Meta delivers blows to Trudeau’s news law
On June 22, the day Canadian PM Justin Trudeau’s government passed a law forcing revenue-sharing on tech giants, Meta announced it was getting ready to block Canada’s news outlets from Facebook and Instagram.
This was merely the latest bad news for a media industry in crisis.
A week earlier, Bell Media announced it was cutting 1,300 jobs in radio and TV newsrooms across Canada. Bell runs CTV, which has the top-rated national news broadcast, but it says it is losing $40 million a year on broadcasting. It closed its bureaus in London and Los Angeles, got rid of many of its best-known journalists, and has applied to the regulator, seeking to cut local news broadcasts.
These cuts look familiar to colleagues in print newsrooms. Postmedia News, Canada’s biggest newspaper chain, laid off 11% of staff at its papers in January, further slashing newsroom budgets that long ago looked cut to the bone. The company is taking extraordinary efforts to cut costs, closing its newsrooms in Vancouver, asking suppliers to reduce prices, and even shutting down the opinion section of its Montreal paper over the summer to save money.
Trudeau’s revenue-sharing law was intended to be the government’s answer to the collapse of journalistic models, but instead it looks as though it may make things worse.
In Canada, as in the United States and the rest of the world, traditional news organizations have lost advertising revenue to the tech giants, undercutting the business model that supports journalism. From 2008-2020, revenue for Canadian TV, radio, newspapers, and magazines fell by nearly CA$6 billion, leading to the loss of thousands of jobs and the closure of hundreds of outlets.
To try to preserve a functioning news ecosystem in Canada, Trudeau’s government in 2019 brought in a payroll tax credit that has funded jobs at many outlets, but it has not stopped the decline. This spring, his government passed Bill C-18, modeled on a similar law in Australia, aimed at forcing Google and Meta to share about CA$330 million a year with news outlets whose stories they link to.
Meta said “no,” and it has begun testing news-blocking measures on the platform, promising to shut off its users from news content rather than pay. After the bill passed, it canceled at least one of its royalty-sharing deals with a Quebec media consortium.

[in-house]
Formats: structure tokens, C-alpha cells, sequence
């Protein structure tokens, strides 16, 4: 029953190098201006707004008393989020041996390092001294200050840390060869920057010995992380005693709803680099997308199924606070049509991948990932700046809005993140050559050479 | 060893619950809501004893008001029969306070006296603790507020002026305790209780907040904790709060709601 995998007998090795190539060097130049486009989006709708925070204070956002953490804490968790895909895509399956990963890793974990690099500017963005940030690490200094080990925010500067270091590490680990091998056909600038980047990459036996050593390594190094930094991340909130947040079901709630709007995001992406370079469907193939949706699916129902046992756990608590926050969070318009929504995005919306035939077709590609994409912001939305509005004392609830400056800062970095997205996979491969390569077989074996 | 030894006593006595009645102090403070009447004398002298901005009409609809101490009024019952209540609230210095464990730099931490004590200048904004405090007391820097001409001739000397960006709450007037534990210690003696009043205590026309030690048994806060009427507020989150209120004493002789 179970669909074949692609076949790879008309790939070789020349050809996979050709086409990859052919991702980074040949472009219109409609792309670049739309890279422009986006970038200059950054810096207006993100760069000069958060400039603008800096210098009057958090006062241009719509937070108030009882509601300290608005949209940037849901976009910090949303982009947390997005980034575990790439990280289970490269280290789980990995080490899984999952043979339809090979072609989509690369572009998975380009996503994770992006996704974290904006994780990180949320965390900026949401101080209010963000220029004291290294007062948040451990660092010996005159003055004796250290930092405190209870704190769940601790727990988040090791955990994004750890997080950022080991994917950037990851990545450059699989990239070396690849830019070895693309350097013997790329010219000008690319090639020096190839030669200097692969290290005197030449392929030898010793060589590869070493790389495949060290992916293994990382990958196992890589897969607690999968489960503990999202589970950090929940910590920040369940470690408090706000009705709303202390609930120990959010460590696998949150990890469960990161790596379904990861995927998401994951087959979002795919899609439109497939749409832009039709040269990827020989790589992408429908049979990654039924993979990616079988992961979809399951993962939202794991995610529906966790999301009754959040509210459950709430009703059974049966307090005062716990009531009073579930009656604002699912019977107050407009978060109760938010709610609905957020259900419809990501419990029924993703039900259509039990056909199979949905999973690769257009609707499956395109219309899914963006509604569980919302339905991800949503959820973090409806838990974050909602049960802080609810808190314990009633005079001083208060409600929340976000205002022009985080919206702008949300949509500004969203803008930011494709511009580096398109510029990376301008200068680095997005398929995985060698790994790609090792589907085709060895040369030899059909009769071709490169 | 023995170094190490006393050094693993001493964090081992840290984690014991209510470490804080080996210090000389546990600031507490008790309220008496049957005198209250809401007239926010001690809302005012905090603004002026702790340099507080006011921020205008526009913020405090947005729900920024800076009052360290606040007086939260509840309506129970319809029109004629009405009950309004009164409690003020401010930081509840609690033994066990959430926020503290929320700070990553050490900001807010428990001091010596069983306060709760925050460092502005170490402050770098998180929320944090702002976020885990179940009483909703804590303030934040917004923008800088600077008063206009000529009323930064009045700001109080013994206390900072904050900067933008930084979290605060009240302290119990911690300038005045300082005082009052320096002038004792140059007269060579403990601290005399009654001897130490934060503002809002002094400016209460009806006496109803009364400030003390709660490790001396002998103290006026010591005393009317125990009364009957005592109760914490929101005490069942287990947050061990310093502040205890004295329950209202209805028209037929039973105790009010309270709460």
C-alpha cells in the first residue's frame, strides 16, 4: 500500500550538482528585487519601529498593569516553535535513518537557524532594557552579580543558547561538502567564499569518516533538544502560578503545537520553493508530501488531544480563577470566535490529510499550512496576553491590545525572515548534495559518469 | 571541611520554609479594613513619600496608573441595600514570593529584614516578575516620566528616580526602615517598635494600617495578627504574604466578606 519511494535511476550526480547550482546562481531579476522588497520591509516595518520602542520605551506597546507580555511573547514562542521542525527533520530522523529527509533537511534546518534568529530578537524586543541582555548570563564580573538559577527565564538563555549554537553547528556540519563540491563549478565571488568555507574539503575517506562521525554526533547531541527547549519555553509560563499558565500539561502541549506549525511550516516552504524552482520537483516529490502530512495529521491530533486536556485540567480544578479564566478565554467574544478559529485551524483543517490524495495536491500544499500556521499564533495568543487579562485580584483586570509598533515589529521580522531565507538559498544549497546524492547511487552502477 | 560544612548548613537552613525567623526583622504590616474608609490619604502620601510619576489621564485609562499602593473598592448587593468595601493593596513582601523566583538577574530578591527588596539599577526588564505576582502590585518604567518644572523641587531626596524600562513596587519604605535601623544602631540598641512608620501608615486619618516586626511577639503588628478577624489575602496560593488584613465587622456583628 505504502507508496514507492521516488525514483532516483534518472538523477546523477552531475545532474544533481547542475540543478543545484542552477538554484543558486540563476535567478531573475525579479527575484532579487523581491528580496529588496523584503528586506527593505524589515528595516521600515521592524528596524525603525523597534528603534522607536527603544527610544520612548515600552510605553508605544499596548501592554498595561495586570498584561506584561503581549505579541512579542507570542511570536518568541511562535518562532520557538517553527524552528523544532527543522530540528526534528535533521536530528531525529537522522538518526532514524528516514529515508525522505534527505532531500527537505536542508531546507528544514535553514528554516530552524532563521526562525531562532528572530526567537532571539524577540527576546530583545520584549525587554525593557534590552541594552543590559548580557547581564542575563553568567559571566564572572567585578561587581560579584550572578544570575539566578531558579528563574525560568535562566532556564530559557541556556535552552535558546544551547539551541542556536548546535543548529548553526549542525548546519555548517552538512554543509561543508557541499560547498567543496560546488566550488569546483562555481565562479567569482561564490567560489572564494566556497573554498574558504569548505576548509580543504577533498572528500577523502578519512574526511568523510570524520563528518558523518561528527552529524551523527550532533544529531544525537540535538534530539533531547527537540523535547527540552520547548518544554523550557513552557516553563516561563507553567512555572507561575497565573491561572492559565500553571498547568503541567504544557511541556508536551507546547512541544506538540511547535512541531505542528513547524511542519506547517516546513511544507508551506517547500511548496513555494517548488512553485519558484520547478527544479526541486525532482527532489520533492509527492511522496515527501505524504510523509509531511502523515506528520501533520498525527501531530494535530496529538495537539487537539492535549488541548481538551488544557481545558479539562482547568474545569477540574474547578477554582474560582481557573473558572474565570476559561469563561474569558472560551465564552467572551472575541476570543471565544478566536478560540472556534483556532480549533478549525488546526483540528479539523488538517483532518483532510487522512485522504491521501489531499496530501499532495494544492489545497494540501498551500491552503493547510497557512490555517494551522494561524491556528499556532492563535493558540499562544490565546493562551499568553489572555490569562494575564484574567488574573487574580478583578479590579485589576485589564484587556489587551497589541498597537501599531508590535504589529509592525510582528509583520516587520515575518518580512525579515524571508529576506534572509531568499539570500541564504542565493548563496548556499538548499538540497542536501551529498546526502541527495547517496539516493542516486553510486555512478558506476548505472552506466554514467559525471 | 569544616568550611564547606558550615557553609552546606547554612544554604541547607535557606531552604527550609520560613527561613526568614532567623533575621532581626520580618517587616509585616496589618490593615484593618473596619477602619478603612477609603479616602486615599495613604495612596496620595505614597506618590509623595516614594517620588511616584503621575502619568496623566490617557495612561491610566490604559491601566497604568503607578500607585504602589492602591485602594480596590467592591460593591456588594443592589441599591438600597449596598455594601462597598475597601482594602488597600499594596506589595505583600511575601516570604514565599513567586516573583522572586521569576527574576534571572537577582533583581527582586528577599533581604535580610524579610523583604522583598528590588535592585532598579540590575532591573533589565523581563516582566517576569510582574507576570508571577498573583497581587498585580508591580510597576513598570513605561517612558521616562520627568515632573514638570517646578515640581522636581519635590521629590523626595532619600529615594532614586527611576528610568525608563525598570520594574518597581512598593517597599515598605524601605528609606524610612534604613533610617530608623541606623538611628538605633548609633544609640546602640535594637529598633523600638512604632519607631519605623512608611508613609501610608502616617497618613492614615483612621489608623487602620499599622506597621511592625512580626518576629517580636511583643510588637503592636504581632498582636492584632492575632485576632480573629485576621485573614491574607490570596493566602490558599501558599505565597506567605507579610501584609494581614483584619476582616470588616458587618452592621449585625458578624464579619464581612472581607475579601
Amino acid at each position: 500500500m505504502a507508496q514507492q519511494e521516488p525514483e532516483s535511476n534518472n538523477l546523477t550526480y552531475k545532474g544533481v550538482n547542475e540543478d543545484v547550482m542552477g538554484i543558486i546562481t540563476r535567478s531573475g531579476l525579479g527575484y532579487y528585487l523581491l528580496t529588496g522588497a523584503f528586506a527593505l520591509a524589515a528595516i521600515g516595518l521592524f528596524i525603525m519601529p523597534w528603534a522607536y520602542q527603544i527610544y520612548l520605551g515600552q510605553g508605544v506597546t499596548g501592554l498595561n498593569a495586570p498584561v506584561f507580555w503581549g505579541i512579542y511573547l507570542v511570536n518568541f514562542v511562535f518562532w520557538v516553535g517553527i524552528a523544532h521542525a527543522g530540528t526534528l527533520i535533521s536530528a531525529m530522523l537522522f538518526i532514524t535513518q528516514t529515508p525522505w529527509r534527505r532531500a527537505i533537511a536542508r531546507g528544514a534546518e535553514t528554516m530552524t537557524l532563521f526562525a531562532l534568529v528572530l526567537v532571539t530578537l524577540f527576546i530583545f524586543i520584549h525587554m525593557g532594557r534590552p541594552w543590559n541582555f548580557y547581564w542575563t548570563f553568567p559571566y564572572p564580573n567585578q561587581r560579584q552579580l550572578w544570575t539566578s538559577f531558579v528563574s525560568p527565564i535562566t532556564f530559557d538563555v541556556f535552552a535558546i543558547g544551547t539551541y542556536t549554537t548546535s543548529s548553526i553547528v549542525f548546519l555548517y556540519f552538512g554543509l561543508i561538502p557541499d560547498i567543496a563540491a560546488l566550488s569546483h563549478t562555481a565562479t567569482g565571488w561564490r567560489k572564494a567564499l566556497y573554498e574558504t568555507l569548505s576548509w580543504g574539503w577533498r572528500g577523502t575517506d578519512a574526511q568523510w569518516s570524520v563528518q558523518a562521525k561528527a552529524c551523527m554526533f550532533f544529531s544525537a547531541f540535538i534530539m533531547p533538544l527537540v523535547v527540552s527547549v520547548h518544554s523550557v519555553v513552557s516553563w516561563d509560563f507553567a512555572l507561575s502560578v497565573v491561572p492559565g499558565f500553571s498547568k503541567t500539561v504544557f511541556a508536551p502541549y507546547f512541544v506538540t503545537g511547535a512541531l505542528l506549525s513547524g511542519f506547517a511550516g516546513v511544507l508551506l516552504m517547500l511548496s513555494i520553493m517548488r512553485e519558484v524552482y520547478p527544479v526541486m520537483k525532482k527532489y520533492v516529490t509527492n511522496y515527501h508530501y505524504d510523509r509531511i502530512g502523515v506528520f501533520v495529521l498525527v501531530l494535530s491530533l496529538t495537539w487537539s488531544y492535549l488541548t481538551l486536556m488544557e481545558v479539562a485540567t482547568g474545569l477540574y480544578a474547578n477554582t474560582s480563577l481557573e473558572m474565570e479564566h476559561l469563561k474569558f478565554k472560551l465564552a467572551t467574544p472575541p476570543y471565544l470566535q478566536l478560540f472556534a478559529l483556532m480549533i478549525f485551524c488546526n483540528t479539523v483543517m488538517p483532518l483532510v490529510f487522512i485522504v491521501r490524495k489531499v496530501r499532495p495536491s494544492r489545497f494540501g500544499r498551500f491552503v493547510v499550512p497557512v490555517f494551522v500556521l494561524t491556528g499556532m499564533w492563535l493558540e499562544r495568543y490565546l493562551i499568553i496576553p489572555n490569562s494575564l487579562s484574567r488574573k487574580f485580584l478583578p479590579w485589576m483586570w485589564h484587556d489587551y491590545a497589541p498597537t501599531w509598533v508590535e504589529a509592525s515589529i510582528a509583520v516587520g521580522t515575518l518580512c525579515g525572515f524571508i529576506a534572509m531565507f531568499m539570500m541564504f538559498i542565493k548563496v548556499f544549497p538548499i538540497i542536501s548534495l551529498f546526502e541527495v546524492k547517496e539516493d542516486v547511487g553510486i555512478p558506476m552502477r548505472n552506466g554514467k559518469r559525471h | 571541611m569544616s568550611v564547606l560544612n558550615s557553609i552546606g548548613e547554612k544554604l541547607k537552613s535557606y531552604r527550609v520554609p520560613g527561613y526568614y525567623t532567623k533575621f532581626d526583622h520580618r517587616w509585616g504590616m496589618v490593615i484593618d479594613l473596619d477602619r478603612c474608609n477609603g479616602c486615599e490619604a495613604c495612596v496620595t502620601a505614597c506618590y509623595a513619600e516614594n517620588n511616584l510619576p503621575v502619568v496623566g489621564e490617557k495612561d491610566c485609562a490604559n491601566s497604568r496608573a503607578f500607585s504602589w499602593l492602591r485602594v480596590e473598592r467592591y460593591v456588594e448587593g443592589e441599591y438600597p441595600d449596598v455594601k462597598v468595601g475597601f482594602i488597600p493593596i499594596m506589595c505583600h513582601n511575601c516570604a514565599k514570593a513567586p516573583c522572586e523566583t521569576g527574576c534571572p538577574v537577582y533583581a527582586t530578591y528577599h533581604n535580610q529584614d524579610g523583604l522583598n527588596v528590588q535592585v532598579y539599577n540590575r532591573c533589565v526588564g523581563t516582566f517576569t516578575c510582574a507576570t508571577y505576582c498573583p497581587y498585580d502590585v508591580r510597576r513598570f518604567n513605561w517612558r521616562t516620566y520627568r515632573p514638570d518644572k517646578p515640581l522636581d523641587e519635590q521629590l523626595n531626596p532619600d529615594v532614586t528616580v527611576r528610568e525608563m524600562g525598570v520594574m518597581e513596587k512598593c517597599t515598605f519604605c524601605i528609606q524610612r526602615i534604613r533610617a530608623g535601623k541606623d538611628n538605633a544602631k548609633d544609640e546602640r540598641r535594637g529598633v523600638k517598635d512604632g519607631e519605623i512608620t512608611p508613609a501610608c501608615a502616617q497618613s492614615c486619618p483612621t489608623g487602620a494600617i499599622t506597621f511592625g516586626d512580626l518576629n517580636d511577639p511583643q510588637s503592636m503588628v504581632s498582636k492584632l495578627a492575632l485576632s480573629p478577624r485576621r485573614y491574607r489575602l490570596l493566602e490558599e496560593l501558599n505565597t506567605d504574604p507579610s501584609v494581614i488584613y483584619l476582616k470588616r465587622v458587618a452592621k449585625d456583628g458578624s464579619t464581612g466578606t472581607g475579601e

Google sounded more conciliatory at first, but on Thursday it, too, rejected the scheme and promised to stop linking to Canadian news sites.
The platforms may want to send a message to legislators in the United Kingdom, Brazil, South Africa, and California, who are all considering similar measures, while also warning the US Senate, where there is bipartisan support for a similar measure.
The platforms’ intransigence in Canada has some critics of the law declaring it a failure already. University of Ottawa professor Michael Geist, who opposed the law during the legislative process, warned that it “could cause enormous harm to the media sector and may lead to a serious case of buyer’s remorse.”
It may turn out that publishers need the platforms more than the platforms need them. On the other hand, they could still back down, which is, more or less, what happened in Australia. Meta and Google are now paying Australian news outlets about AUS$240 million a year.
Taylor Owen, a media expert and McGill University professor, thinks Meta may back down and pay up. “I can’t imagine a world in which Facebook blocks news in eight to 10 jurisdictions, including in California, which has a market the size of Canada, in which the company is based,” he said on a recent podcast. “What does that look like, realistically? You create a list of thousands of news organizations and they are just blanket blocked from being seen on what is ostensibly an open platform? Maybe that’s worth it to them. I have my doubts.”
Meta founder Mark Zuckerberg used to talk about the ways that Facebook could help strengthen journalism, but recently the company has been reducing the role of news, which leads to costly partnerships, and is boosting personal content instead.
“It’s been downshifted in the last year or so, and they probably have a very small percentage of their traffic at risk here, so it may be a good place to take a stand,” says Edward Greenspon, president & CEO of the Public Policy Forum, who wrote an influential report on the crisis facing the Canadian media. Being news-free in Canada and seizing the momentum in other jurisdictions, he says, “might be a reasonable tradeoff for them.”
Diana Bossio, an associate professor of media at Australia’s Swinburne University of Technology, thinks Meta may be serious about dropping news from its platform. “Meta is in a different financial situation than it was when Australia was discussing the [revenue-sharing code there]; there are currently about $240 million worth of reasons the platform will not want to set an international precedent for payment for news!”
Google, too, won’t want to open the floodgates to claims from dying publishers around the world.
“They settled deals quickly in Australia but may act differently in Canada to prevent an onslaught of claims,” says Bossio.
The new law won’t take effect for six months, so there is still time for the government to try to get the tech titans onside. But it looks like Trudeau may have misjudged the situation and is about to send a signal to the world that the tech giants can’t be made to pay for news.